Brussels Sprouts Planting Guide

Brussels Sprouts Planting Guide

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Shop for Brussels Sprout Seeds

Brussels sprouts are a close cabbage relative of unusual appearance: the mature plant has an edible crown of fairly large leaves (which can be prepared like cabbage) and a 2-3 foot stem completely covered with golf ball size, cabbage like sprouts. These European natives are fairly easy to grow where summers are not too hot, long, or dry. 


Brussels Sprouts prefer a sandy soil rich in organic matter, well draining, and not too heavy.  They also need full sun exposure.  Before planting, incorporate 2-3 inches of well composted organic matter and 1-2 lbs of all-purpose fertilizer (we recommend “That’s All it Takes” complete fertilizer) per 100 square feet and work them into the soil to a depth of 4-6 inches.  Heavy, clay-based soils must be amended with compost and organic matter to encourage and allow good root development.  If you have heavy clay soils, we recommend 4-6 inches of organic matter and 50 lbs of Utelite or Zeolite per 200 square feet added to the soil each fall for multiple years to increase drainage and nutrient availability.  Over time, you can create a better growing environment for your garden plants to thrive in and produce.  Please see our information sheet “Preparing your Soil” for more detailed info on soil preparation before planting a garden.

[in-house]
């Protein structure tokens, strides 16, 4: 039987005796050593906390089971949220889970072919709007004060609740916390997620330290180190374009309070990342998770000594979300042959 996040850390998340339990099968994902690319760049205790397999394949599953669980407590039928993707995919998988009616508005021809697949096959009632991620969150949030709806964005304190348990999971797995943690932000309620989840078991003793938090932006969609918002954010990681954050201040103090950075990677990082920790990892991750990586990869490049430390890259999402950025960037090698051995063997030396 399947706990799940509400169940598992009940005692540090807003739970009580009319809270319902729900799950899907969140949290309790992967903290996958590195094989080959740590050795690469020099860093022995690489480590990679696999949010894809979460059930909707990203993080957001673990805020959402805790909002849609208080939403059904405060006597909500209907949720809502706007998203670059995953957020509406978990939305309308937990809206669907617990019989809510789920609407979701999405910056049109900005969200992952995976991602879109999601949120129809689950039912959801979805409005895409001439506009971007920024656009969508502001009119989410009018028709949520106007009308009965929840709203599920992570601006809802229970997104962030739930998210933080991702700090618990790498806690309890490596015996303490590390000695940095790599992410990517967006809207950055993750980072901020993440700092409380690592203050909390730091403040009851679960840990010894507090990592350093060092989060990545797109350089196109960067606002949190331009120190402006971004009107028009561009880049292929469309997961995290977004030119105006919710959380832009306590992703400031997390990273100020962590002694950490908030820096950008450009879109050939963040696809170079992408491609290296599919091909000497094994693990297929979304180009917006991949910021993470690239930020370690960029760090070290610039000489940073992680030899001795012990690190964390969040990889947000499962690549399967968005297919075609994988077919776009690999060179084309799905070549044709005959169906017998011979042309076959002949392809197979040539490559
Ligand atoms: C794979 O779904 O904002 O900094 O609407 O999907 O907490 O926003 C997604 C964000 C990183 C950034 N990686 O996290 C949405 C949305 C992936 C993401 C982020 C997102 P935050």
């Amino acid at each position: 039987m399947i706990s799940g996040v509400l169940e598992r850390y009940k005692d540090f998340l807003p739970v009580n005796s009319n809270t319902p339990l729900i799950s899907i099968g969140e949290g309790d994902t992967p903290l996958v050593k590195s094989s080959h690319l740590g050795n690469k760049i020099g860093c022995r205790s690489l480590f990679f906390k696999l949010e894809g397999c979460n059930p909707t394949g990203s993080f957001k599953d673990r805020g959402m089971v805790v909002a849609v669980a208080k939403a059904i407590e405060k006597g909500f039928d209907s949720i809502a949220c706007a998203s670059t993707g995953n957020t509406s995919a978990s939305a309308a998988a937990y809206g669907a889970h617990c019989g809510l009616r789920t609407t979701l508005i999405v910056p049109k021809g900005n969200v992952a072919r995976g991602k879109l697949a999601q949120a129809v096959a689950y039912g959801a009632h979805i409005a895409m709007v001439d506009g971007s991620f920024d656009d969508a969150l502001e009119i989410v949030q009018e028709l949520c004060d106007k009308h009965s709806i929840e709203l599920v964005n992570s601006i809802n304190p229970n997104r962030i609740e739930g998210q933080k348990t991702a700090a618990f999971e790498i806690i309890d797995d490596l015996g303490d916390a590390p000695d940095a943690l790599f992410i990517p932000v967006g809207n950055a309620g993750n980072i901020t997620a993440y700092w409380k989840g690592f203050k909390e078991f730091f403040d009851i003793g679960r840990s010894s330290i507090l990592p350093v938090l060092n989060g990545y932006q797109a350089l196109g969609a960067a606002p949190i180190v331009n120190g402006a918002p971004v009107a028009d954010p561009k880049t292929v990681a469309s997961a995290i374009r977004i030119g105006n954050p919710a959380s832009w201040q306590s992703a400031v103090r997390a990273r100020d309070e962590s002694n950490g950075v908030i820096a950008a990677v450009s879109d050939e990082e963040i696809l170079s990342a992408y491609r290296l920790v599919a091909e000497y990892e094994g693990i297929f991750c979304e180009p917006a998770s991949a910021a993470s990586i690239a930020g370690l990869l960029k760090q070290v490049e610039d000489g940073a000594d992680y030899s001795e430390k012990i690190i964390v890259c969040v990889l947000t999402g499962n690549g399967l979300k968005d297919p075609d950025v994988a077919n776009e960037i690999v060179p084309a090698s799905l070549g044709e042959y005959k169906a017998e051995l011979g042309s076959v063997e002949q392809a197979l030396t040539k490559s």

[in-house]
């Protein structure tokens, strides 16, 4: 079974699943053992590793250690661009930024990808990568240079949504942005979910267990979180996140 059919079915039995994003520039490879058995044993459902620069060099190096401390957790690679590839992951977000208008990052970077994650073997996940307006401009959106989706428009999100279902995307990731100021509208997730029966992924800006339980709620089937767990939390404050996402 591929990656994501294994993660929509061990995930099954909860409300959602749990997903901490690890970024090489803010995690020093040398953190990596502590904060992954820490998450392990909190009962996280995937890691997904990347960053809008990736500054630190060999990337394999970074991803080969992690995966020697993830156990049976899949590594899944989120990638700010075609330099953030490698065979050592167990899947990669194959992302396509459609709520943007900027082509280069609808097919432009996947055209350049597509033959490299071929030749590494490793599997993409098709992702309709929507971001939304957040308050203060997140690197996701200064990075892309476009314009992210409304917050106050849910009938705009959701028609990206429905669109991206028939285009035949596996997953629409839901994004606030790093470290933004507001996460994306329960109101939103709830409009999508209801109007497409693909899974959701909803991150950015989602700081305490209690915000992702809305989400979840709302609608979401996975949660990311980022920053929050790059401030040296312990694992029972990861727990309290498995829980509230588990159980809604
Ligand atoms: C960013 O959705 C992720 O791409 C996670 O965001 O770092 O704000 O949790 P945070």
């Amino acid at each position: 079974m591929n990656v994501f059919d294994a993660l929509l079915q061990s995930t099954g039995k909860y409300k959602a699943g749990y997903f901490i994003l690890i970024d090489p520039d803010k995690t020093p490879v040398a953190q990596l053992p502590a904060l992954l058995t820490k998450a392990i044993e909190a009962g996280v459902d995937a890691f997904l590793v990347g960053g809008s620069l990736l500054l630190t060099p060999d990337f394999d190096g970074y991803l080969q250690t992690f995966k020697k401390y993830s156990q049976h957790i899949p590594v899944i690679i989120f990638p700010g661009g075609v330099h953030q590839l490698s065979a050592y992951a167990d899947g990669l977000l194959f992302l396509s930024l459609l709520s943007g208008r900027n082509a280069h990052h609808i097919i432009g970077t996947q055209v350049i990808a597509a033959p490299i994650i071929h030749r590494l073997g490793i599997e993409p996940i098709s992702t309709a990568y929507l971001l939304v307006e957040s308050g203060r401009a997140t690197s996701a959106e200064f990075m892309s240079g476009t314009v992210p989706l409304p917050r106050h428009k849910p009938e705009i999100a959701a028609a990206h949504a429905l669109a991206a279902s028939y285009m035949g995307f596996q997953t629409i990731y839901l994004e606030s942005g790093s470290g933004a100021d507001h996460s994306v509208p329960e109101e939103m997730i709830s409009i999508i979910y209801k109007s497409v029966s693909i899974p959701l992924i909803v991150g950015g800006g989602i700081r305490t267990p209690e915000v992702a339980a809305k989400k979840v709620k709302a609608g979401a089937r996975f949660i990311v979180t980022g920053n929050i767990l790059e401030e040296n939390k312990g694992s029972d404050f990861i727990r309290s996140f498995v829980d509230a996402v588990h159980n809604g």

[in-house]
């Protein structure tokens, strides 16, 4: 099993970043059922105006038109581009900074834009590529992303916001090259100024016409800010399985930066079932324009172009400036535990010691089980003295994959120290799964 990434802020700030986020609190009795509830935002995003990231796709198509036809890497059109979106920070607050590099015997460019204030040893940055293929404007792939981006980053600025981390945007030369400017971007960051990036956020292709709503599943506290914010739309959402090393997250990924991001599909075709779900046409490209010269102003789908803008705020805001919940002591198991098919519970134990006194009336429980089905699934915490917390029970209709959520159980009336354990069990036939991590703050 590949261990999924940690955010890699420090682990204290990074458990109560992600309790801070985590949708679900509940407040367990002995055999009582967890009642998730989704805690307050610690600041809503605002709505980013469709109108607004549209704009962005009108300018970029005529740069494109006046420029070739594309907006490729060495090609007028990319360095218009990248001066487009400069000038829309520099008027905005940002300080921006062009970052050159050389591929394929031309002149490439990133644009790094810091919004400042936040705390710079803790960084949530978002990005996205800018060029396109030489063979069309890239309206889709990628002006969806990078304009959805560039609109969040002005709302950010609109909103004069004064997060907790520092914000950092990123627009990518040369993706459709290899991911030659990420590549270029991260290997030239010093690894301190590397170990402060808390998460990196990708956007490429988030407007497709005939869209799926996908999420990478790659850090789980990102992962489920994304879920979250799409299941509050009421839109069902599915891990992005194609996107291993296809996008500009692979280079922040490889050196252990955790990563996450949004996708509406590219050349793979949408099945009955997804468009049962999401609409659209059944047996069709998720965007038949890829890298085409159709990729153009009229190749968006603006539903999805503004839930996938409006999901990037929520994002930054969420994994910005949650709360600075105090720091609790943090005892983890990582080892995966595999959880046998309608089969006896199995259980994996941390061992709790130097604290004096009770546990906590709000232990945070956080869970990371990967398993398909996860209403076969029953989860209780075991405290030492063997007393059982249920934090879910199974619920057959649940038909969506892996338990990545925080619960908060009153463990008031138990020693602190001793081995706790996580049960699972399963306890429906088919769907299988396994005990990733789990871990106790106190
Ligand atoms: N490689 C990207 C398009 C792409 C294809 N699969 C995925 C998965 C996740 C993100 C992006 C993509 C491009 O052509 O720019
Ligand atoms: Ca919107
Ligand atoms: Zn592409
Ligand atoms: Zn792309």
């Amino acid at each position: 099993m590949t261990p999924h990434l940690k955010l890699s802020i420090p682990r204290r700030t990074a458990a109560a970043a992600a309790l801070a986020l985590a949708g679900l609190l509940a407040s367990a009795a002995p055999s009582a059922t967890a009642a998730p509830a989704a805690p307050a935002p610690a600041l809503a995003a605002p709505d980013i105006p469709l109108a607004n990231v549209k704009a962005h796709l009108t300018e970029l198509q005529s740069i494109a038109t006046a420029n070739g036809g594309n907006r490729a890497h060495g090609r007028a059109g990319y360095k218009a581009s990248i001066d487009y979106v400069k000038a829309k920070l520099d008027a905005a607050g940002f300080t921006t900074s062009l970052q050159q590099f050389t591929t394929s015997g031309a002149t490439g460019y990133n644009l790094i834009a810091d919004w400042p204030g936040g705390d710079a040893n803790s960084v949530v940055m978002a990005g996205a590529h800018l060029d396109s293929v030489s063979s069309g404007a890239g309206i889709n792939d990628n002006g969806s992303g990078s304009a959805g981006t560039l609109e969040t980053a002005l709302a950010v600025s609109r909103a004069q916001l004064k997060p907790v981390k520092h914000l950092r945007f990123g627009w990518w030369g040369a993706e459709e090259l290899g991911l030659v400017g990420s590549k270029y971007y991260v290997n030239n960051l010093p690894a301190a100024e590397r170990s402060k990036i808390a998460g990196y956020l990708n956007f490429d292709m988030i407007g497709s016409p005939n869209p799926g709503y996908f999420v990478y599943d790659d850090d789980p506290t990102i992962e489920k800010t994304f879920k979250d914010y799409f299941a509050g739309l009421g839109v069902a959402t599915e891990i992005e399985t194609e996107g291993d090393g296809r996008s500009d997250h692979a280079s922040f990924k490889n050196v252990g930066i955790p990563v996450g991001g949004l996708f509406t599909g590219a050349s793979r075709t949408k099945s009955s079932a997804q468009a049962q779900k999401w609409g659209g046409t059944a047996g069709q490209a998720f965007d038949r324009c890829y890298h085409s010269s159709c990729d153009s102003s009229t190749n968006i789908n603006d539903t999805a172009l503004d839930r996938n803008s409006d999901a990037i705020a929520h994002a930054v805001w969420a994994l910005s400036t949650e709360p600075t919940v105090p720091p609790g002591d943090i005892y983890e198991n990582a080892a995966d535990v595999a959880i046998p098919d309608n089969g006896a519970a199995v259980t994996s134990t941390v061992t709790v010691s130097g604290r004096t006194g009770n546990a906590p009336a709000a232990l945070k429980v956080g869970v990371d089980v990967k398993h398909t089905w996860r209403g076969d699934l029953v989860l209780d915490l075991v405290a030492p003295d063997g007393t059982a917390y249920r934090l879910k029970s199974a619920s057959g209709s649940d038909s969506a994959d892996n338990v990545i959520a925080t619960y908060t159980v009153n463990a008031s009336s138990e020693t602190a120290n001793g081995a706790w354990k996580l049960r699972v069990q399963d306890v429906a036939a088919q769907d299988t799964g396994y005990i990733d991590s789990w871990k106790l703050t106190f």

Like other Cole crops, Brussels sprouts tends to bolt when temperatures are high so plant in cool weather (March & April).  Set out plants in Late March or April – Don’t wait until May, as the heat can stunt the early development of your crop (young plants resist a light frost but not a hard freeze).   When planting starts, place plants 1.5-2 feet apart in the row, with 3 feet between rows.  Planting into plastic or fabric mulches will accelerate early growth and encourage higher yields as well as suppress weed development.  For best results, water immediately after transplanting with Kangaroots rooting solution and again for the first 2-3 waterings.  This will prevent transplant shock and give your transplants the best possible opportunity to thrive.  When planting seed, plant 2 seeds every 12-18” and about ¼ - ¾ inch deep, and thin the sprouts when plants have 3-4 true leaves.  Remember, Brussels can withstand cold temperatures and light frosts; they produce best in weather that does not exceed 70 degrees Fahrenheit. Brussels require a fair amount of time to mature, so we have had best results planting them in Early August, and harvesting in cooler October temperatures.